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  • Hunter Modern Tartan Scarf (Clan Scarf)


Hunter Modern Tartan Scarf (Clan Scarf)

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Hunter Modern Tartan Scarf (Clan Scarf)

Fibre: 100% Pure New Wool Scarf Size 150cm x 30cm (60"x 12") Measurements include fringes at each end.

All clan scarves are made of 100% pure new wool making it soft to the touch and it keeps you warm. Each Clan scarf is a true reflection of the given family Tartan plaid. Also each Scarf comes with it own header card, and on the back is a brief history of the clan. A Clan scarf makes an ideal gift for a friend, family member or a treat for yourself.

You do not have to be Scottish to own a Clan scarf As Tartan is Fashion all over the world and A clan scarf makes a ideal gift for him or her for any occasion any time of the year. We have over 170 Tartan Clan designs with some generic designs to reflect special places and names which has its own tartan.

Care: how to care for your Wool product (see below)

Brief Clan History

The Hunters association with Norman Kings probably dates back to around 896 when the Viking Rollo sacked the city of Paris. They became huntsmen to the Viking Kings descendants who later became Dukes of Normandy. The family would have continued that association possibly travelling over to Britain with Queen Matilda after the Battle of Hastings.

The Hunters were hereditary keepers of the royal forests, a position they would have transferred from Normandy to England and on to Scotland as the Normans advanced.

They would probably have arrived in Scotland sometime during the 12th Century, most probably on the invitation of David I who had grown up in Englands Norman court.

The signature of Aylmer le Hunter of the county of Ayr was on thein famous Ragman Roll when many Scottish Noles subjugated themselves to the sovereignty of Edward I of England The Hammer of the Scots.

Another claim of the Hunters is that they probably have the best landlords in the known world. A charter signed by Robert II in 1374 grants lands to William Hunter, for his faithful service rendered and to be rendered to us in return for a silver penny payable to the Sovereign at Hunterston on the Feast of Pentecost.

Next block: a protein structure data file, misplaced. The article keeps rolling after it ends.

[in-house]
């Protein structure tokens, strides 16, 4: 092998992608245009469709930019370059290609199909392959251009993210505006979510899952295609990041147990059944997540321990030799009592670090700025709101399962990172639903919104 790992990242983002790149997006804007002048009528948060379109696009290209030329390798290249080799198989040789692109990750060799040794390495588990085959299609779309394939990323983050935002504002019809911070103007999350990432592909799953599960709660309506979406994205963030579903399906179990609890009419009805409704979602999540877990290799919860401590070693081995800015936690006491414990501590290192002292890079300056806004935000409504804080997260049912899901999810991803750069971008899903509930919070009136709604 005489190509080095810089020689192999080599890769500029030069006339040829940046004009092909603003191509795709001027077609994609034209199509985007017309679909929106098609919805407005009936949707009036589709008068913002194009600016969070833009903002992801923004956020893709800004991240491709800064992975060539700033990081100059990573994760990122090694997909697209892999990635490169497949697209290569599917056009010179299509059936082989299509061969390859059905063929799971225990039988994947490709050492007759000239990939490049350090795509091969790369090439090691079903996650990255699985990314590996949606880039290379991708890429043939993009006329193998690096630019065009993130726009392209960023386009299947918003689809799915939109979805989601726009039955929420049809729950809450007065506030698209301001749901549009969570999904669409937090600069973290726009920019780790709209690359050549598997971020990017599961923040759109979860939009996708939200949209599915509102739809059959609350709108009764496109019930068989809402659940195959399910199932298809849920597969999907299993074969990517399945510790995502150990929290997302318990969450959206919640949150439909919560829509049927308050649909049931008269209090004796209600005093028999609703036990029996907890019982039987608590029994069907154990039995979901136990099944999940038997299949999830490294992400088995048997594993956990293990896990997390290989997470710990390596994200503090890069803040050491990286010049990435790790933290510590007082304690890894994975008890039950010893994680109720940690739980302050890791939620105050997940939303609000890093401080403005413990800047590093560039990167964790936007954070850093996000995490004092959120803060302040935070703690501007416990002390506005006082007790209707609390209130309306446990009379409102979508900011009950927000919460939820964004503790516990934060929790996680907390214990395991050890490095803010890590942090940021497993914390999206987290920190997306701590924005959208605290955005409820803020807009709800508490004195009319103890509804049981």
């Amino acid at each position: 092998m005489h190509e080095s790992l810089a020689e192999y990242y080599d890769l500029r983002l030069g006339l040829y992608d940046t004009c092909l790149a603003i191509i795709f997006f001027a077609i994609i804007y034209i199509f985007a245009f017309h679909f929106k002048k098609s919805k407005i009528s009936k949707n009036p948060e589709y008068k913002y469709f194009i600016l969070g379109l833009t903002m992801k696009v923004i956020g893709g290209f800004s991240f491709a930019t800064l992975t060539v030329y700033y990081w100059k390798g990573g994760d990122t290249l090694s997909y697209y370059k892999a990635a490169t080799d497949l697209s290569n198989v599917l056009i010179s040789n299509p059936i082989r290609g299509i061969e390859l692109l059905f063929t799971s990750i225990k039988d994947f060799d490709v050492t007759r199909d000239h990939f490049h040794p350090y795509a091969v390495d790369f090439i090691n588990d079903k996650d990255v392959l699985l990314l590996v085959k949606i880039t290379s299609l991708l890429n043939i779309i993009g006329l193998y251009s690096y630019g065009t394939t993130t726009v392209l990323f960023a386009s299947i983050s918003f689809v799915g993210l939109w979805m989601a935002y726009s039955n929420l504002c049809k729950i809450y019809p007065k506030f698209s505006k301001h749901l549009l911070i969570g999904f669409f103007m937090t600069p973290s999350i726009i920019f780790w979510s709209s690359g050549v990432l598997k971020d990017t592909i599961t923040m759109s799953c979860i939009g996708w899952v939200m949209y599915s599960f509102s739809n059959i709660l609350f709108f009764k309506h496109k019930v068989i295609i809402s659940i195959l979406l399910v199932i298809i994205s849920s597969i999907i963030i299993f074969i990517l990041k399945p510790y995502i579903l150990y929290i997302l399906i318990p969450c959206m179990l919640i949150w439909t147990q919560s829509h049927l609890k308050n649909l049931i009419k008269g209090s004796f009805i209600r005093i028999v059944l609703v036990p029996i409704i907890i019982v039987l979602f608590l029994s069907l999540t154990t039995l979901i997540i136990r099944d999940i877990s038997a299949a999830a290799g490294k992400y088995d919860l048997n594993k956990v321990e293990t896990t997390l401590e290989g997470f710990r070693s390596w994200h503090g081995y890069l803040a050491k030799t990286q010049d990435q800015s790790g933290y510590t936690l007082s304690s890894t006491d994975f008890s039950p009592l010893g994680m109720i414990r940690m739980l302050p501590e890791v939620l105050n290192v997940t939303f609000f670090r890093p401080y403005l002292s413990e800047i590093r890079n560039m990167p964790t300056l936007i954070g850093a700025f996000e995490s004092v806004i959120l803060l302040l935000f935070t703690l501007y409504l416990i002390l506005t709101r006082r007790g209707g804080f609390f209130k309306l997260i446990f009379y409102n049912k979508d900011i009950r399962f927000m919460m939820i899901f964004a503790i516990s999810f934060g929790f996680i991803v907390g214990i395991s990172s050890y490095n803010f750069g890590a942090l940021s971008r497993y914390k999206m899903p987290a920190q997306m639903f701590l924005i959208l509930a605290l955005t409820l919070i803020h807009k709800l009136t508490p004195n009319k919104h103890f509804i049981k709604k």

The current Laird has a small collection of suitable currency, dating from the reigns of Robert II and George V just in case the Royal party arrive on the appointed day to collect payment. One would presume that he would be hoping they would not be asking for any back rent.

The fourteenth Laird, John fell along with his fellow nobles at the Battle of Flodden. Robert, his son was a sickly boy who was excused service in the army by James V. However this was granted on the condition that he enlist his eldest son and his tenant. In 1546 his son succeeded him but was killed the following year at the Battle of Pinkie.

The Hunters of Kirkland stem from a son of the twentieth Laird, Robert. A grandson of the same Laird, also called Robert was Governor of Virginia and later Governor of New York.

The potential financial decline of the family in the eighteeenth century was halted by Robert Hunter, younger son of the twenty-second Laird. His talent for estate management more or less rescued the family. He died at the ripe old age of 86 and was viewed with great respect by his tenants.

His daughter Eleanora, who succeeded him married Robert Caldwell a wealthy banker. Robert took on the Hunter name and they began a program if improvements which included Hunterston House.

How to wash

In the first instance we recommend dry cleaning all wool products.

If you wish wash by hand or by machine please do not wring the item, or allow the item to float free in a washing machine. when using a machine always place your product in a pillow case so that it does not tangle or loose its shape.

By hand wash gently using luke warm water and when drying taking great care to ensure that the item is placed flat on a towel for it to dry. This way the product will keep its shape and its softness, and look as new as when first bought.
Always use a recommended wool detergent ie Woolite.

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